Abstract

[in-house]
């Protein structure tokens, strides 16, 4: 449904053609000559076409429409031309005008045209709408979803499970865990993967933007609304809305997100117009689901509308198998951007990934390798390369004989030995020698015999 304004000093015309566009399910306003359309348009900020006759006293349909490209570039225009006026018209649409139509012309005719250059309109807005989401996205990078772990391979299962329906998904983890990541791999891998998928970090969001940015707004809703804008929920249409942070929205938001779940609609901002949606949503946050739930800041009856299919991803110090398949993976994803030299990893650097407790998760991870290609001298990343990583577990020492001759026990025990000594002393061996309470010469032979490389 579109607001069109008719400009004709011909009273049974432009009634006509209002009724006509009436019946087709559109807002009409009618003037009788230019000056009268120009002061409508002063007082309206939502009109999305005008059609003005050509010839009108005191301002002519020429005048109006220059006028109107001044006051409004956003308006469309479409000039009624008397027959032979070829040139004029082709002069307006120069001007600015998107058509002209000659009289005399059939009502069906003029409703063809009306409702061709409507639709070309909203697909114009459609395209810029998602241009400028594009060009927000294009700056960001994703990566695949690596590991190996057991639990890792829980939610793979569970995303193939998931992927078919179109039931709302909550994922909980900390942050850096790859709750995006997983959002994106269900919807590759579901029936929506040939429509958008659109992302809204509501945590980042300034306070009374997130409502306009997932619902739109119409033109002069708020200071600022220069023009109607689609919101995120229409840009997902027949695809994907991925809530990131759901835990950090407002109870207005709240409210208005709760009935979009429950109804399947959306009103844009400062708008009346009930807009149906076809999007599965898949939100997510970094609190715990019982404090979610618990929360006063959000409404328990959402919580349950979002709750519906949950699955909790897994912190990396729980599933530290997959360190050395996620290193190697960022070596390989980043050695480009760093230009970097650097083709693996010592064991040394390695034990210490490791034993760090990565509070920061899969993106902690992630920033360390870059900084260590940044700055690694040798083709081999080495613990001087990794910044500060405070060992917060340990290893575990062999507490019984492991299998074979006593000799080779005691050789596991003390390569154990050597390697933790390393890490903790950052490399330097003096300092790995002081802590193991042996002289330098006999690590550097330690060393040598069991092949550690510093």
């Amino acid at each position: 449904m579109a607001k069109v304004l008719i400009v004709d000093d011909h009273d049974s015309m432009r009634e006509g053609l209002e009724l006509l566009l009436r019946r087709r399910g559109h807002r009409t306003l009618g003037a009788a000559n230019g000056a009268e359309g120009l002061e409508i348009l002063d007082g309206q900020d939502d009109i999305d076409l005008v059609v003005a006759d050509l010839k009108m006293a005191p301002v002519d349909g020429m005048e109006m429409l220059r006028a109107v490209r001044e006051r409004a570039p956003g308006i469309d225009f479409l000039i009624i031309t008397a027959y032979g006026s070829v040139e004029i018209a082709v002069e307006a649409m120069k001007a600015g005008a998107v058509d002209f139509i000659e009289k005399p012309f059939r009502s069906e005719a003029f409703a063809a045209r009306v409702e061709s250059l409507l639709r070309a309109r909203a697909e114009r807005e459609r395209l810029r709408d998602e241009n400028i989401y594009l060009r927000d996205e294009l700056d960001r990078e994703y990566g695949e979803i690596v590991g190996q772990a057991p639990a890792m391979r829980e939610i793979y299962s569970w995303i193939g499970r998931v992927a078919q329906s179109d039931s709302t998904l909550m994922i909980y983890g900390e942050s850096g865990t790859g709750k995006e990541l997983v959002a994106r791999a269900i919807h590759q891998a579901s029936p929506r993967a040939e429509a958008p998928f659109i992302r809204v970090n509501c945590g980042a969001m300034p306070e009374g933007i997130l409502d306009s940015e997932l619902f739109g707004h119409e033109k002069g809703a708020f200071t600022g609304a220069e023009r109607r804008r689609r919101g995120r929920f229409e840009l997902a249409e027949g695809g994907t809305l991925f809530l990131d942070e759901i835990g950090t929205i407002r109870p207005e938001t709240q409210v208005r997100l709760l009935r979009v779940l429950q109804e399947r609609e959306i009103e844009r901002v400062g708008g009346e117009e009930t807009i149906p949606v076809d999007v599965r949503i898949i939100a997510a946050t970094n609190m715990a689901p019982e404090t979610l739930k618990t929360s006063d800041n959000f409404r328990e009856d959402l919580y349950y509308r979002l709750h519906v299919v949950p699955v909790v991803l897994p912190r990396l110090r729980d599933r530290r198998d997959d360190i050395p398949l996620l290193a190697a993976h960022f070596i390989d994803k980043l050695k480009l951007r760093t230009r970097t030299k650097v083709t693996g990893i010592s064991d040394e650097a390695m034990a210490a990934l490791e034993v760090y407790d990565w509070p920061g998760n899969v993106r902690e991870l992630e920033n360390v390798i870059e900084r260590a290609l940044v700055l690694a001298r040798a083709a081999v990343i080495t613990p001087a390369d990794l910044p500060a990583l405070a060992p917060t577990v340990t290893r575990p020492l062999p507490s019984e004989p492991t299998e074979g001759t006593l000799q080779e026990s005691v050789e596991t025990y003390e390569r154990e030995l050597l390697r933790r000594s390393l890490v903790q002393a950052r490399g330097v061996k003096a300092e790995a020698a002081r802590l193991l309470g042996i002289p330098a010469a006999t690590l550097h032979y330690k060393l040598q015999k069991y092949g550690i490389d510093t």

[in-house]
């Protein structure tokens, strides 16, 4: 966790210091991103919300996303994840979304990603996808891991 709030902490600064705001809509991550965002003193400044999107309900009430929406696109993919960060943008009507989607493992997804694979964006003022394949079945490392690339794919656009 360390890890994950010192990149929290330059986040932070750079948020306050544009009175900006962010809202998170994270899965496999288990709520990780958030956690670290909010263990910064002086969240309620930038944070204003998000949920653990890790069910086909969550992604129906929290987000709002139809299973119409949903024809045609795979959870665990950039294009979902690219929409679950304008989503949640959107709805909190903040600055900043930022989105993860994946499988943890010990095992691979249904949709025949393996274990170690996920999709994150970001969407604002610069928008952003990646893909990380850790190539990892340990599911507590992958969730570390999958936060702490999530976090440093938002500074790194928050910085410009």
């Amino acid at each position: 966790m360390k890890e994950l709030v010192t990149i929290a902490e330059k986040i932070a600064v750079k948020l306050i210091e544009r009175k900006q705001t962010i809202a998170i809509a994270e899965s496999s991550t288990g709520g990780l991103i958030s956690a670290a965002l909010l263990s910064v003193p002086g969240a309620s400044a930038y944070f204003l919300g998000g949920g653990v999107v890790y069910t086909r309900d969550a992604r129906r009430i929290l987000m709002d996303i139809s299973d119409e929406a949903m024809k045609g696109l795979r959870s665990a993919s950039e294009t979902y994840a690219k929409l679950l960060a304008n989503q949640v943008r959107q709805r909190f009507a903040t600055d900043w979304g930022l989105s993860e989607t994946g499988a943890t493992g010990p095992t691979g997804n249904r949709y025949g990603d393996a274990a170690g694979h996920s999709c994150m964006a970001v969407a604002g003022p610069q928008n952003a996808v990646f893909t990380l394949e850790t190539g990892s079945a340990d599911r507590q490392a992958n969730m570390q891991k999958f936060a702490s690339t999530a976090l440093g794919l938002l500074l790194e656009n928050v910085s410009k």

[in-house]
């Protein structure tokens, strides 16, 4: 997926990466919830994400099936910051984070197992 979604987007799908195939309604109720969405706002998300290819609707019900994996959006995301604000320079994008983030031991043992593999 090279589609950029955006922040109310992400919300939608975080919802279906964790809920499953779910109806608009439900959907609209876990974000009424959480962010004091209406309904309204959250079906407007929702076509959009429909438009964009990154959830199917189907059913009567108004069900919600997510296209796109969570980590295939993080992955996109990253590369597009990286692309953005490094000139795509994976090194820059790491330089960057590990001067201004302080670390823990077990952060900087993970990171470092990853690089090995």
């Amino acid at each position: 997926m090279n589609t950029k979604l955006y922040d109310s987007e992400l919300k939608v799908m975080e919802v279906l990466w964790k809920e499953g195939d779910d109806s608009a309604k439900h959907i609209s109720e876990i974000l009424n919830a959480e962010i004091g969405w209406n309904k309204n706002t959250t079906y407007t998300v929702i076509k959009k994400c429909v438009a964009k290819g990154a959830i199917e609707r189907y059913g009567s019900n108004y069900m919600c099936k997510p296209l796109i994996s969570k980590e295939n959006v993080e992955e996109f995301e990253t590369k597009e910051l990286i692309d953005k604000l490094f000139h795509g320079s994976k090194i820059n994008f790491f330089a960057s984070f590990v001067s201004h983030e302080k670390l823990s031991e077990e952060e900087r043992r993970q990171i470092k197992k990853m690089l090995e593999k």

This essay examines racial scripts as indicators of differentiated gender–race formations, expressed through a double-voiced discourse. White feminists deploy scripts to disaffiliate from a universalized gender but at the same time deny racial difference in order to maintain a coherent narrative of oppression based on gender. Feminists of color, on the contrary, adopt a double-voiced discourse in order to dismantle a false unity that depends on discursive processes of exclusion of a racialized ‘other.’ The implementation of a ‘conjunctural approach,’ one that systematically brings together intersectionality and whiteness studies frameworks as well as the scripts they generate, models a critical pedagogy that exposes race–gender constitution as a relational dynamic, characterized by racialized discursive struggle. The intentional juxtaposition of incompatible perspectives and political commitments that emerge in real-lived interactions enhances our understanding of how power accrues, how it is contested, and how it can be dismantled within feminist thought and practices.

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